Last modified on 10 June 2014, at 15:53

migration

EnglishEdit

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EtymologyEdit

From Middle French migration and its source, Latin migrātiō, from the participle stem of migrō (I migrate).

PronunciationEdit

NounEdit

migration (plural migrations)

  1. An instance of moving to live in another place for a while.
  2. Seasonal moving for animals, birds or fishes to breed or find a new home.
    • 2013 January 1, Paul Bartel, Ashli Moore, “Avian Migration: The Ultimate Red-Eye Flight”, American Scientist, volume 101, number 1, page 47–48: 
      Many of these classic methods are still used, with some modern improvements. For example, with the aid of special microphones and automated sound detection software, ornithologists recently reported […] that pine siskins (Spinus pinus) undergo an irregular, nomadic type of nocturnal migration.
  3. Movement in general.
    The migration of lead from a can to the food inside it can cause lead poisoning.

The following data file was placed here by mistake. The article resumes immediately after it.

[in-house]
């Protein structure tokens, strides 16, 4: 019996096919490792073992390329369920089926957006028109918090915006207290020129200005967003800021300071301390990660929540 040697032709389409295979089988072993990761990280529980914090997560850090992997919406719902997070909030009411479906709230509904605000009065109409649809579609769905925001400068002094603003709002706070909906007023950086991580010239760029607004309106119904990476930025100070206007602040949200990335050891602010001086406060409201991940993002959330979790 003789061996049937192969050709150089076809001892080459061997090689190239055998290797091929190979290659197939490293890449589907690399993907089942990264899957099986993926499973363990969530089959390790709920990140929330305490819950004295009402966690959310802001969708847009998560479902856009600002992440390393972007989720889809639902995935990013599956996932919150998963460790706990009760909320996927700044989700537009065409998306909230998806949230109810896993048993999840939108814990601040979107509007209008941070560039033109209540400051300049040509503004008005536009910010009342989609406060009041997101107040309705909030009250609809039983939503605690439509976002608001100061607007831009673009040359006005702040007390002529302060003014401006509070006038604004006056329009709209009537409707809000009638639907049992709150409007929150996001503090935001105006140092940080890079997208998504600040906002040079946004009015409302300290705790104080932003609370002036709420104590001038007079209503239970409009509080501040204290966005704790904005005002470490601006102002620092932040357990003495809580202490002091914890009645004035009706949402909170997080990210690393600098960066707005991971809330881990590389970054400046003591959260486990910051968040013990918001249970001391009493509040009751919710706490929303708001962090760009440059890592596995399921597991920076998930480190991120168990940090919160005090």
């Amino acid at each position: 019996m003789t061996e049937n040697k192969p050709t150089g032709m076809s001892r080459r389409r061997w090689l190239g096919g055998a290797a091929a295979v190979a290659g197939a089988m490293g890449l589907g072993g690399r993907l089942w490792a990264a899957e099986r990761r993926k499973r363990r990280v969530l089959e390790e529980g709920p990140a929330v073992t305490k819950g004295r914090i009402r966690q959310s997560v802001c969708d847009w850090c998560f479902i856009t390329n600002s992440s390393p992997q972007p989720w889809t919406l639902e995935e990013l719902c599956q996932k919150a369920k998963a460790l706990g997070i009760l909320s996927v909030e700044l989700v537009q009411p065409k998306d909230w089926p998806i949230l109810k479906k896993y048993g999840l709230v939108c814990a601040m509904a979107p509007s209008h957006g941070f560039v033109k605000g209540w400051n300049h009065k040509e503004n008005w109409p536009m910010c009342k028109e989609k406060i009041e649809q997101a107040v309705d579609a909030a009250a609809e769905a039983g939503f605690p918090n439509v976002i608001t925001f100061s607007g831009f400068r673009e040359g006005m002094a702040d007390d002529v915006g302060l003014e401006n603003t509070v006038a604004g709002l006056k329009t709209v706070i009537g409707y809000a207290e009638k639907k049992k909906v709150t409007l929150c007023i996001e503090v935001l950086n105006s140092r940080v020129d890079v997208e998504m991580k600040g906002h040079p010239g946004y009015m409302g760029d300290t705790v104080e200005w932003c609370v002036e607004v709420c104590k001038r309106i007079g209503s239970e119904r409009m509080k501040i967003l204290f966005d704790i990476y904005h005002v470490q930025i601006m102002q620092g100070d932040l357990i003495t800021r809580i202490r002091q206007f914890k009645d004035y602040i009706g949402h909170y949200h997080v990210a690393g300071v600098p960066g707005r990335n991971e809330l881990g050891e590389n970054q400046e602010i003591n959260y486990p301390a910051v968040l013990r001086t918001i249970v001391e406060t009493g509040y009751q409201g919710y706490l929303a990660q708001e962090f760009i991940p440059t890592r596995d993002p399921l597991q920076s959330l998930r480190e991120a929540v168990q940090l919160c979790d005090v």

4. (computing) Instance of changing a platform from an environment to another one.

Derived termsEdit

Related termsEdit

TranslationsEdit

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FrenchEdit

NounEdit

migration f (plural migrations)

  1. migration (of animals)
  2. migration (of people)

Related termsEdit

External linksEdit


Middle FrenchEdit

NounEdit

migration f (plural migrations)

  1. migration (movement from one place to another)

SwedishEdit

NounEdit

migration c

  1. migration (clarification of this Swedish definition is being sought)

DeclensionEdit